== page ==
Answering to Transgenerational Violence

  • Rivka Syd Eisner
Part of the Contemporary Performance InterActions book series (CPI)


Beginning with cô Nhựt’s Agent Orange/dioxin activism, Chap.  5 forwards the idea of “prospective remembering” to describe the politics and practice of the veterans’ remembering performances and civic commitments. The conclusion then addresses some critical, transgenerational implications of historical violence, turning to the veterans’ connections with Vietnam’s postwar generations, who still bear the material effects of the past’s enduring brutality. The children living with Agent Orange/dioxin-attributed illness and disability at the Làng Hòa Bình medical facility and orphanage (re)embody the effects of Vietnam’s legacies of wartime violence. Offering subtle, remarkable examples of everyday performance intervention, Eisner finds the children enact what the veterans also teach: that living more justly with others requires practicing a performative politics of memory that is hauntological and prospective in its intentions, visions, and actions.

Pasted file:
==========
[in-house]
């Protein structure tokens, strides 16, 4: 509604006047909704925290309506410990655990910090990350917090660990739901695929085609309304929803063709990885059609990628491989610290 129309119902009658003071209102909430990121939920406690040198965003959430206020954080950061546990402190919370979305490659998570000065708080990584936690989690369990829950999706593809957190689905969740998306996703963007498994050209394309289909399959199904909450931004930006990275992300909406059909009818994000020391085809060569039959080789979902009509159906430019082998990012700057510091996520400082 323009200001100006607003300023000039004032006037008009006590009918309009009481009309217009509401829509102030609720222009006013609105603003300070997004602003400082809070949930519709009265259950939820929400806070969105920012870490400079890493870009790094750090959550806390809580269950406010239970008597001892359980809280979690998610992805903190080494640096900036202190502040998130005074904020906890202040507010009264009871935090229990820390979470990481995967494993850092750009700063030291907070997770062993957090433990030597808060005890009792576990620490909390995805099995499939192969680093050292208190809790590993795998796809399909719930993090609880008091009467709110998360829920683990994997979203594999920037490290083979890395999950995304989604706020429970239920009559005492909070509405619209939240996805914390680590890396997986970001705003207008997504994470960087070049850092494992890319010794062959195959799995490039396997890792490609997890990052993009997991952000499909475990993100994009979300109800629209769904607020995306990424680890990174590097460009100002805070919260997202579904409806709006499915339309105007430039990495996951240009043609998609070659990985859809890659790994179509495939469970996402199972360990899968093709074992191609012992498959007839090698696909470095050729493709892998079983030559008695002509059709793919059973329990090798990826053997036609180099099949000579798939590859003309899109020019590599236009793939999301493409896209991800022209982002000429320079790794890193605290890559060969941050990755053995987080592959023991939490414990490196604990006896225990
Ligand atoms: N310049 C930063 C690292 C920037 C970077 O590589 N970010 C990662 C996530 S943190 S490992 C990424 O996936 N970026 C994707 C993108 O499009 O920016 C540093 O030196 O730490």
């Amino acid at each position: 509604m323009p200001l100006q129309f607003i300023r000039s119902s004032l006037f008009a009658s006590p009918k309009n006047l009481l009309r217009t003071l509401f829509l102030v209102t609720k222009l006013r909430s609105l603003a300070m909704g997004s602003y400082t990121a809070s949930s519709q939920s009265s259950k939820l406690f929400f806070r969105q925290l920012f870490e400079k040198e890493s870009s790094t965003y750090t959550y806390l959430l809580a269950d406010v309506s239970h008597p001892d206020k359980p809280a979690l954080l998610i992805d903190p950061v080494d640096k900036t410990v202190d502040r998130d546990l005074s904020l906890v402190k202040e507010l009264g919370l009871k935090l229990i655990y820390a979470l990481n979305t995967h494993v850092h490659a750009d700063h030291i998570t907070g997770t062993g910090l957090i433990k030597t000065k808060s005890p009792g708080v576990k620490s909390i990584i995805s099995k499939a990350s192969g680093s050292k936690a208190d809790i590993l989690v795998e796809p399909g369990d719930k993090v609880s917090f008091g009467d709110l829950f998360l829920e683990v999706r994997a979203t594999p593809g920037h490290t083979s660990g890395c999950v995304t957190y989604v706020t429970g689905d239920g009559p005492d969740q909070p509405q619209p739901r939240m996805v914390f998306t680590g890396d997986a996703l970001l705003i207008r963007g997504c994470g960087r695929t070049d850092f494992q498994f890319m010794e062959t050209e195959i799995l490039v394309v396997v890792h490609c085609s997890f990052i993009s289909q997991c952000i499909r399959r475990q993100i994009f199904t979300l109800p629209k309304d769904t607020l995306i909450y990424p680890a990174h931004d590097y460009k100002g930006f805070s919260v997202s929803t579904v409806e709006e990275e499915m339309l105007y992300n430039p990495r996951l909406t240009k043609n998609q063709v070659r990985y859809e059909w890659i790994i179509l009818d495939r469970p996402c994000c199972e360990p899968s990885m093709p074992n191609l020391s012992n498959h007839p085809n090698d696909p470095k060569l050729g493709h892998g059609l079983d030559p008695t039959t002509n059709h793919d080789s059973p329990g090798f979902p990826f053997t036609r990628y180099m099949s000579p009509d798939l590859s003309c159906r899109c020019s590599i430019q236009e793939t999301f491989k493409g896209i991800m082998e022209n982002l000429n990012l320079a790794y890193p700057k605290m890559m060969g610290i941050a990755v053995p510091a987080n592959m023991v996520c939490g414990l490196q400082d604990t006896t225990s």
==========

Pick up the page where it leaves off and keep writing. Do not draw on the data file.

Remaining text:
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Copyright information

© The Author(s) 2018

Authors and Affiliations

  • Rivka Syd Eisner
    • 1
  1. 1.University of ZurichZurichSwitzerland

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